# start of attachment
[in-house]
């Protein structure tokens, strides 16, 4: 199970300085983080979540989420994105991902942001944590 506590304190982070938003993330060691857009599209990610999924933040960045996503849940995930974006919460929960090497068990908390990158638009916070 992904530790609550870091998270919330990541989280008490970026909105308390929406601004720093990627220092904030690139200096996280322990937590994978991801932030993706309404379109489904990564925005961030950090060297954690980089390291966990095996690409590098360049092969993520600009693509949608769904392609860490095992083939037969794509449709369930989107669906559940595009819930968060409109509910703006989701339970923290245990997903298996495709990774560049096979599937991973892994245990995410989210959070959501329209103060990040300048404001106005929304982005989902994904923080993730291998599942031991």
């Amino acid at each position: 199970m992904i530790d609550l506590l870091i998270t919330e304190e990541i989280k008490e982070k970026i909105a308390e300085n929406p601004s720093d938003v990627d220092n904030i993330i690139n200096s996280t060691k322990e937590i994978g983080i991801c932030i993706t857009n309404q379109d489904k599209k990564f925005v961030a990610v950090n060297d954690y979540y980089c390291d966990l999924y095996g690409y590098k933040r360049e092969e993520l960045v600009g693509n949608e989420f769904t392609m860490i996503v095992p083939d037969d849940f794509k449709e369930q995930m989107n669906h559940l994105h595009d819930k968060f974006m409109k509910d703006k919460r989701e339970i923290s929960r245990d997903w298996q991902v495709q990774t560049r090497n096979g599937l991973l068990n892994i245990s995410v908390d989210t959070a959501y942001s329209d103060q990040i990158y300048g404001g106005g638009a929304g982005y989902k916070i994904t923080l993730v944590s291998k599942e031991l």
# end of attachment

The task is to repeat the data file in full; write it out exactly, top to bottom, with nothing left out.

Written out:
[in-house]
């Protein structure tokens, strides 16, 4: 199970300085983080979540989420994105991902942001944590 506590304190982070938003993330060691857009599209990610999924933040960045996503849940995930974006919460929960090497068990908390990158638009916070 992904530790609550870091998270919330990541989280008490970026909105308390929406601004720093990627220092904030690139200096996280322990937590994978991801932030993706309404379109489904990564925005961030950090060297954690980089390291966990095996690409590098360049092969993520600009693509949608769904392609860490095992083939037969794509449709369930989107669906559940595009819930968060409109509910703006989701339970923290245990997903298996495709990774560049096979599937991973892994245990995410989210959070959501329209103060990040300048404001106005929304982005989902994904923080993730291998599942031991």
């Amino acid at each position: 199970m992904i530790d609550l506590l870091i998270t919330e304190e990541i989280k008490e982070k970026i909105a308390e300085n929406p601004s720093d938003v990627d220092n904030i993330i690139n200096s996280t060691k322990e937590i994978g983080i991801c932030i993706t857009n309404q379109d489904k599209k990564f925005v961030a990610v950090n060297d954690y979540y980089c390291d966990l999924y095996g690409y590098k933040r360049e092969e993520l960045v600009g693509n949608e989420f769904t392609m860490i996503v095992p083939d037969d849940f794509k449709e369930q995930m989107n669906h559940l994105h595009d819930k968060f974006m409109k509910d703006k919460r989701e339970i923290s929960r245990d997903w298996q991902v495709q990774t560049r090497n096979g599937l991973l068990n892994i245990s995410v908390d989210t959070a959501y942001s329209d103060q990040i990158y300048g404001g106005g638009a929304g982005y989902k916070i994904t923080l993730v944590s291998k599942e031991l």